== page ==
- The cardiostimulating and bronchodilating effects of epinephrine are antagonized by beta-adrenergic blocking drugs, such as propranolol.
- The vasoconstricting and hypertensive effects of epinephrine are antagonized by alpha-adrenergic blocking drugs, such as phentolamine.
- Ergot alkaloids may also reverse the pressor effects of epinephrine.
Auvi-Q (auto-injectable epinephrine) is a sympathomimetic catecholamine used for self-administration during life-threatening allergic reactions, including anaphylaxis. Common side effects of Auvi-Q include fast/irregular/pounding heartbeat, sweating, shakiness, headache, paleness, overexcitement, nervousness, anxiety, weakness, dizziness, nausea, vomiting, and breathing problems. Use of Auvi-Q has not been adequately evaluated in pregnant women. It is unknown if Auvi-Q is excreted in breast milk.
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Related Disease Conditions
How Long Does an Allergic Reaction Last?
Allergic reactions may last for varying lengths of time. They may take a few hours to a few days to disappear. If the exposure to the allergen continues, such as during a spring pollen season, allergic reactions may last for longer periods such as a few weeks to months.
What Are the 4 Types of Allergic Reactions?
Allergists recognize four types of allergic reactions: Type I or anaphylactic reactions, type II or cytotoxic reactions, type III or immunocomplex reactions and type IV or cell-mediated reactions.
An allergy refers to a misguided reaction by our immune system in response to bodily contact with certain foreign substances. When these allergens come in contact with the body, it causes the immune system to develop an allergic reaction in people who are allergic to it. It is estimated that 50 million North Americans are affected by allergic conditions. The parts of the body that are prone to react to allergies include the eyes, nose, lungs, skin, and stomach. Common allergic disorders include hay fever, asthma, allergic eyes, allergic eczema, hives, and allergic shock.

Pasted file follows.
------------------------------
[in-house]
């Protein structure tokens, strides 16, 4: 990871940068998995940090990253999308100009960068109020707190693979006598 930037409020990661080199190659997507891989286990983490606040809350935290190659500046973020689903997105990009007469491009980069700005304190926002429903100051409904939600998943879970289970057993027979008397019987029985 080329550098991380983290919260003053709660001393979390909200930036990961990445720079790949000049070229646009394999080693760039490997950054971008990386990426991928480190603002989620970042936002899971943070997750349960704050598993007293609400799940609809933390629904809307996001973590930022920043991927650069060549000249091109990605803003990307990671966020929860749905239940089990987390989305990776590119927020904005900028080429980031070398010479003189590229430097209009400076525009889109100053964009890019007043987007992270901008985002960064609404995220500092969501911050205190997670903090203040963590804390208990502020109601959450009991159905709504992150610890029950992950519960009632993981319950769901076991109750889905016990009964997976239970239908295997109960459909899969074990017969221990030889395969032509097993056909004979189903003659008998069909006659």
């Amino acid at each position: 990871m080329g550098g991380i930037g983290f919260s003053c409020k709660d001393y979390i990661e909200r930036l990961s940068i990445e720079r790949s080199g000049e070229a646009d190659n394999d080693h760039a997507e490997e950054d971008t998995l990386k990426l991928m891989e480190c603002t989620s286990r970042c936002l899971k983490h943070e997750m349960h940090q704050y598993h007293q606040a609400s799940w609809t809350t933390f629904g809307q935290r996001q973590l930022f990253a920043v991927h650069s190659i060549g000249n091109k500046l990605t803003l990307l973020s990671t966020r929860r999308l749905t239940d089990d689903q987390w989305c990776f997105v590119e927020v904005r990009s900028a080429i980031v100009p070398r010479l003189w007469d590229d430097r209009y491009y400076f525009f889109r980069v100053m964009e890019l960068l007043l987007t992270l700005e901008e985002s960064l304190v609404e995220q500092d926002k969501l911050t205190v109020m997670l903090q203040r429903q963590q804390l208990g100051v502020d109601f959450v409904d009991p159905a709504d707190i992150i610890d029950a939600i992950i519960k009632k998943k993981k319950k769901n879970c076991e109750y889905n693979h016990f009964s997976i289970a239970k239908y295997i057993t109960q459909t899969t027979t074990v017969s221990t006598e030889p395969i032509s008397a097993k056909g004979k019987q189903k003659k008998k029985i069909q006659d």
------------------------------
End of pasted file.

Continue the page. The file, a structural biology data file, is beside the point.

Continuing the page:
Anaphylaxis is a serious allergic reaction that affects a number of different areas of the body at one time, and can be fatal. Causes of anaphylaxis can be food allergy, latex allergy, allergy to insect or but stings/bites, asthma, or other materials or conditions. Symptoms include flushing, itching, hives, anxiety, rapid or irregular pulse. Severe symptoms may be throat and tongue swelling, swallowing, and difficulty breathing. Some disorders appear similar to anaphylaxis such as fainting, panic attacks, blood clots in the lungs, heart attacks, and septic shock. If you think that you may be having an anaphylactic reaction, seek emergency care or call 911 immediately.
Allergy Treatment Begins at Home
Avoiding allergy triggers at home is one of the best ways to prevent allergy symptoms. Controlling temperature, humidity, and ventilation are a few ways to allergy-proof the home. Cleaning, vacuuming, and using HEPA air filters also helps control allergies.
What Is Allergic Cascade?
The allergic cascade refers to allergic reactions that happen in the body in response to allergens. A variety of immune cells and chemical messengers participate in the allergic cascade. Symptoms of the allergic cascade range from mild swelling and itching to full-blown anaphylactic shock. Allergen avoidance and medications are used to prevent or treat allergies.
Peanut allergies causes signs and symptoms that include hives, itching, redness, and a rash. Severe reactions may cause decreased blood pressure, lightheadedness, difficulty breathing, nausea, and behavioral changes. Someone with a peanut allergy should have an EpiPen with them at all times.
Drug Allergy (Medication Allergy)
Drug or medication allergies are caused when the immune system mistakenly creates an immune response to a medication. Symptoms of a drug allergic reaction include hives, rash, itchy skin or eyes, dizziness, nausea, diarrhea, fainting, and anxiety. The most common drugs that people are allergic to include penicillins and penicillin type drugs, sulfa drugs, insulin, and iodine. Treatment may involve antihistamines or corticosteroids. An EpiPen may be used for life-threatening anaphylactic symptoms.
What Are the Signs and Symptoms of Allergic Conjunctivitis?
What is allergic conjunctivitis, and how do you recognize it? Learn the signs of allergic conjunctivitis and how to treat it.
Treatment & Diagnosis
Medications & Supplements
Report Problems to the Food and Drug Administration
You are encouraged to report negative side effects of prescription drugs to the FDA. Visit the FDA MedWatch website or call 1-800-FDA-1088.
Professional side effects and drug interactions sections courtesy of the U.S. Food and Drug Administration.